Mental Health Foundation calls for new national body to drive suicide prevention in Scotland
Existing structures are no longer fit for purpose. The lack of support for bereaved families is an injustice.
We are today calling for a radical shake up of Scotland’s suicide prevention work, describing existing arrangements as "no longer fit for purpose".
In our submission to the Scottish government's suicide prevention consultation, we have called for the creation of a new national body to instil new drive and leadership in national and local suicide prevention work.
We argue that while suicide rates have decreased over the past decade, local authorities have reduced spending on suicide prevention and that the Scottish government no longer provides ministerial guidance on prioritising funding for such work.
The charity has also called for a dedicated support service for immediate family and friends who have been bereaved by suicide, who at present receive close to no support from services.
Mental Health Foundation Scotland said:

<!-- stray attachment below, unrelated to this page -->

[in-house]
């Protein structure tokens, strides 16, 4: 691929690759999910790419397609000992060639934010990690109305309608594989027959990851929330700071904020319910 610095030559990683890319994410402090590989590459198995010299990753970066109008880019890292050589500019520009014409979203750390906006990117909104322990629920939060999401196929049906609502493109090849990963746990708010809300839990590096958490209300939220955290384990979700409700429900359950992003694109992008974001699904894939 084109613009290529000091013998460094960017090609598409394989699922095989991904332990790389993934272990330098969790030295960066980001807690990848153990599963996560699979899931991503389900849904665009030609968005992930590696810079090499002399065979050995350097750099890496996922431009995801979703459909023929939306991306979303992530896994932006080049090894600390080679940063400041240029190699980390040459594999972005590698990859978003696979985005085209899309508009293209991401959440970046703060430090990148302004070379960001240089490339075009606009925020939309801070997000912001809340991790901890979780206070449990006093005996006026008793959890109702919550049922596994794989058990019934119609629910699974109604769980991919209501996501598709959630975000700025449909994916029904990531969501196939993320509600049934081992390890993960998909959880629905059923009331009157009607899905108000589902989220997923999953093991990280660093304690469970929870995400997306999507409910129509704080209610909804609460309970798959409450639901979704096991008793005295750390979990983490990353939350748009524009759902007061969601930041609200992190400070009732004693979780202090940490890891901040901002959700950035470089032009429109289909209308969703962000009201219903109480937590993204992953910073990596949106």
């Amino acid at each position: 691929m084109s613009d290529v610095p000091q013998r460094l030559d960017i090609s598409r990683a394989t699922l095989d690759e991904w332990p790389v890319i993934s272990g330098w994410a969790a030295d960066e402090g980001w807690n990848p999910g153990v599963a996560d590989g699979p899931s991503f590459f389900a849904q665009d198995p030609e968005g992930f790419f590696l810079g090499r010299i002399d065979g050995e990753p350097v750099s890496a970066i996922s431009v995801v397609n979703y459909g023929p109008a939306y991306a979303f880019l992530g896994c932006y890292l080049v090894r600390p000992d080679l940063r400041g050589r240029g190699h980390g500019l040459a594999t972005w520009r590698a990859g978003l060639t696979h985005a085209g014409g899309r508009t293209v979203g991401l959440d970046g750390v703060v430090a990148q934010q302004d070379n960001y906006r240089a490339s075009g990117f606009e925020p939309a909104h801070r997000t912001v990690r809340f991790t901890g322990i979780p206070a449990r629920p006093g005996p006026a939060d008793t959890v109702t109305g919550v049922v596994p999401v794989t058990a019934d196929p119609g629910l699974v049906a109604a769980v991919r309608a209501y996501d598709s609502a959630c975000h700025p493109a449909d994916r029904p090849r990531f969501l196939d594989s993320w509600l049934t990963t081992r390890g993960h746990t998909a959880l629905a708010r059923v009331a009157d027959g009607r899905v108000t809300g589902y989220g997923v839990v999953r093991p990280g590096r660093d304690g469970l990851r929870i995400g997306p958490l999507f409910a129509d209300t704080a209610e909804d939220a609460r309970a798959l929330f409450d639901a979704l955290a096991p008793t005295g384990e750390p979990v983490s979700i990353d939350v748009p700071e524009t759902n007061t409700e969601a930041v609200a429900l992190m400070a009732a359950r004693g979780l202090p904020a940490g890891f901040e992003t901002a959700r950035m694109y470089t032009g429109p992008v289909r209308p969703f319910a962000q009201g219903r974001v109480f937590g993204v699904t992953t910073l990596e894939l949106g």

"On average two people die by suicide in Scotland every day – we believe that's two too many. While deaths by suicide are decreasing in Scotland we still have the highest rate in the UK after Northern Ireland.
"For the first time in six years there's been an increase in suicides in Scotland. Yet national and local government has become complacent on suicide prevention, with several local authorities reducing their funding and national leadership on this agenda diminishing.
"Scotland needs a dedicated national body to drive forward suicide prevention work. It should be a partnership of trusted and expert organisations that can provide national leadership and support local work across the country. It’s clear that the current fragmented, under-resourced system is no longer fit for purpose.
"We need a strategy that actively targets vulnerable groups in the most deprived areas, as they are two and a half times more likely to die by suicide than people living in the most affluent communities.
"No caring society or government should tolerate the suffering that leads a person to take their own life. Each and every suicide is a tragedy which can be devastating and life-changing for those they leave behind.
"It's time for a dedicated support service for family and friends bereaved by suicide. Victims of suicide often struggle to cope with the trauma and bereavement of losing a loved one and become at greater risk of suicide themselves.
"It's an injustice that families bereaved by suicide and first responders receive very little help from services. The Scottish Government should consider the introduction of link workers for those affected and make trauma-informed support available to all who need it."